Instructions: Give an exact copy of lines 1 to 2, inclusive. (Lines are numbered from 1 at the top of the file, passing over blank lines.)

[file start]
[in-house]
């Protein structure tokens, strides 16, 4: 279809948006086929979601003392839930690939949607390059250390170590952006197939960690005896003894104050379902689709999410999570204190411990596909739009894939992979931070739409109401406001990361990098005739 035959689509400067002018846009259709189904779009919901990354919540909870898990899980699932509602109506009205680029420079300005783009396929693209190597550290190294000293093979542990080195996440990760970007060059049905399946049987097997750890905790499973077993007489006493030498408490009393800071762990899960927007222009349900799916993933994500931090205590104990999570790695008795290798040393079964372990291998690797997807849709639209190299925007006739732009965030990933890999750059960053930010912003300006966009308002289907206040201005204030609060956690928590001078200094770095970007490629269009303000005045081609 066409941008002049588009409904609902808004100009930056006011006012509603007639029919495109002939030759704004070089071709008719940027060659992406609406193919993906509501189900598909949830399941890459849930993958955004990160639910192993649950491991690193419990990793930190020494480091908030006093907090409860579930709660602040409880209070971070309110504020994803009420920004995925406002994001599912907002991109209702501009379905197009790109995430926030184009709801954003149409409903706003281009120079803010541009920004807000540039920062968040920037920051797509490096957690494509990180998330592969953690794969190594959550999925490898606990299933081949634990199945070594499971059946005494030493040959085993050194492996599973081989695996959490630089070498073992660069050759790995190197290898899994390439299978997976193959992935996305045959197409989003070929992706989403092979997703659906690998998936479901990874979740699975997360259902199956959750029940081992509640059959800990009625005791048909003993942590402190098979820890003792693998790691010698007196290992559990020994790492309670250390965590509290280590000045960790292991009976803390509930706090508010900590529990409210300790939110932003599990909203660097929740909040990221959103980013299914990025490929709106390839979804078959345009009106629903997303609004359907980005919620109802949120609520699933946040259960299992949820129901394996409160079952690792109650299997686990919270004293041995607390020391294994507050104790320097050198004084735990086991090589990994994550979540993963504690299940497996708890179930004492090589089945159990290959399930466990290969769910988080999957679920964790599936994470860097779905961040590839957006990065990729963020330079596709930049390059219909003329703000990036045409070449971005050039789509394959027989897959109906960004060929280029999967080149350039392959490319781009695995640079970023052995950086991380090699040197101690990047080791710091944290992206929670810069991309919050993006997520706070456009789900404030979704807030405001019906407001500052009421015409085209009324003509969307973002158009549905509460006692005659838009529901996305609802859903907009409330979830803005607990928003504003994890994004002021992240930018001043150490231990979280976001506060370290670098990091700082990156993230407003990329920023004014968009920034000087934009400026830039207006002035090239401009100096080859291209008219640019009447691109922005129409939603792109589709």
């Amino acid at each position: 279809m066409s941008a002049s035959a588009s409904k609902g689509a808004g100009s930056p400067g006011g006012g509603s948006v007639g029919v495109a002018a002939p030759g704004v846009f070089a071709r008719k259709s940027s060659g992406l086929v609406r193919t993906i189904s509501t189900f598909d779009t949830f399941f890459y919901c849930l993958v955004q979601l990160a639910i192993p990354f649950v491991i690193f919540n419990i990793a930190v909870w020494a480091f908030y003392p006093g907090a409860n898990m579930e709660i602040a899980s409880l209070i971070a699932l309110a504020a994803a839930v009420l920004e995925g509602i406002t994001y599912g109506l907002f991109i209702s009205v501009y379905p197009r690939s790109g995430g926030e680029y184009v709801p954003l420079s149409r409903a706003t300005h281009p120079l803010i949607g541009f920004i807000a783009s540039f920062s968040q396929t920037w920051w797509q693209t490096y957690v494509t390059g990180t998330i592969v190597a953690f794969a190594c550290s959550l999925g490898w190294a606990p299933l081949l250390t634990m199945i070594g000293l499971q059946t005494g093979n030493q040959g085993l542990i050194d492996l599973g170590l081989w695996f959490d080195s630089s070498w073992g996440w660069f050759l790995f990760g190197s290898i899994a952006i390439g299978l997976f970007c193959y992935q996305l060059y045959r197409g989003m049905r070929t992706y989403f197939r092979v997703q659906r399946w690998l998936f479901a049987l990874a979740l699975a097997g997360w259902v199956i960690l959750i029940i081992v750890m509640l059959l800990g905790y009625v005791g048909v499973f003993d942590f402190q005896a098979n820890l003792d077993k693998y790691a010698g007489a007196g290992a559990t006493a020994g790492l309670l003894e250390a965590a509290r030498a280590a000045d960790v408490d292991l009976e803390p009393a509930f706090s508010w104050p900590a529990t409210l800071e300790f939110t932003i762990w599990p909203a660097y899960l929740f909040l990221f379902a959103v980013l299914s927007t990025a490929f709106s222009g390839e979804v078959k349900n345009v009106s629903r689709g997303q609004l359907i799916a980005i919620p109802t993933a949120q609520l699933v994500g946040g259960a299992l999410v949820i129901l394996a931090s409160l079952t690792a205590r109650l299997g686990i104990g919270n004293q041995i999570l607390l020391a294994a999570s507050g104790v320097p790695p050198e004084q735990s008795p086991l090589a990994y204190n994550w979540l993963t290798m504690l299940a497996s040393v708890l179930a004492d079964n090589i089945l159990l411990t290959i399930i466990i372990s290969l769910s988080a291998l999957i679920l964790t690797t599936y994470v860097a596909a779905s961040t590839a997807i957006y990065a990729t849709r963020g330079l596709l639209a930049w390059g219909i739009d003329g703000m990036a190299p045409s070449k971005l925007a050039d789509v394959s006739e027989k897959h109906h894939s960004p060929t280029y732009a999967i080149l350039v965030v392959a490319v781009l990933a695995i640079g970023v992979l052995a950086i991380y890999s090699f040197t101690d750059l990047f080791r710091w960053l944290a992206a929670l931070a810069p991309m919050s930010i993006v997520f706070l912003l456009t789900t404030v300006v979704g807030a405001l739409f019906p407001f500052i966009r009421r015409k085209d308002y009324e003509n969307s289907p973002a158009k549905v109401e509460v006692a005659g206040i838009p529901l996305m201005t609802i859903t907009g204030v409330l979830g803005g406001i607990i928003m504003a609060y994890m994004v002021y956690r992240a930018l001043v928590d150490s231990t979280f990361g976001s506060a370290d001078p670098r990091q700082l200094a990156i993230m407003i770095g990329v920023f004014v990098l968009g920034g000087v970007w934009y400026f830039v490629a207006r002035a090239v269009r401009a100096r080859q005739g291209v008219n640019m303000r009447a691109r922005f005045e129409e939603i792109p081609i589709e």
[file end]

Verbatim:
[in-house]
């Protein structure tokens, strides 16, 4: 279809948006086929979601003392839930690939949607390059250390170590952006197939960690005896003894104050379902689709999410999570204190411990596909739009894939992979931070739409109401406001990361990098005739 035959689509400067002018846009259709189904779009919901990354919540909870898990899980699932509602109506009205680029420079300005783009396929693209190597550290190294000293093979542990080195996440990760970007060059049905399946049987097997750890905790499973077993007489006493030498408490009393800071762990899960927007222009349900799916993933994500931090205590104990999570790695008795290798040393079964372990291998690797997807849709639209190299925007006739732009965030990933890999750059960053930010912003300006966009308002289907206040201005204030609060956690928590001078200094770095970007490629269009303000005045081609 066409941008002049588009409904609902808004100009930056006011006012509603007639029919495109002939030759704004070089071709008719940027060659992406609406193919993906509501189900598909949830399941890459849930993958955004990160639910192993649950491991690193419990990793930190020494480091908030006093907090409860579930709660602040409880209070971070309110504020994803009420920004995925406002994001599912907002991109209702501009379905197009790109995430926030184009709801954003149409409903706003281009120079803010541009920004807000540039920062968040920037920051797509490096957690494509990180998330592969953690794969190594959550999925490898606990299933081949634990199945070594499971059946005494030493040959085993050194492996599973081989695996959490630089070498073992660069050759790995190197290898899994390439299978997976193959992935996305045959197409989003070929992706989403092979997703659906690998998936479901990874979740699975997360259902199956959750029940081992509640059959800990009625005791048909003993942590402190098979820890003792693998790691010698007196290992559990020994790492309670250390965590509290280590000045960790292991009976803390509930706090508010900590529990409210300790939110932003599990909203660097929740909040990221959103980013299914990025490929709106390839979804078959345009009106629903997303609004359907980005919620109802949120609520699933946040259960299992949820129901394996409160079952690792109650299997686990919270004293041995607390020391294994507050104790320097050198004084735990086991090589990994994550979540993963504690299940497996708890179930004492090589089945159990290959399930466990290969769910988080999957679920964790599936994470860097779905961040590839957006990065990729963020330079596709930049390059219909003329703000990036045409070449971005050039789509394959027989897959109906960004060929280029999967080149350039392959490319781009695995640079970023052995950086991380090699040197101690990047080791710091944290992206929670810069991309919050993006997520706070456009789900404030979704807030405001019906407001500052009421015409085209009324003509969307973002158009549905509460006692005659838009529901996305609802859903907009409330979830803005607990928003504003994890994004002021992240930018001043150490231990979280976001506060370290670098990091700082990156993230407003990329920023004014968009920034000087934009400026830039207006002035090239401009100096080859291209008219640019009447691109922005129409939603792109589709």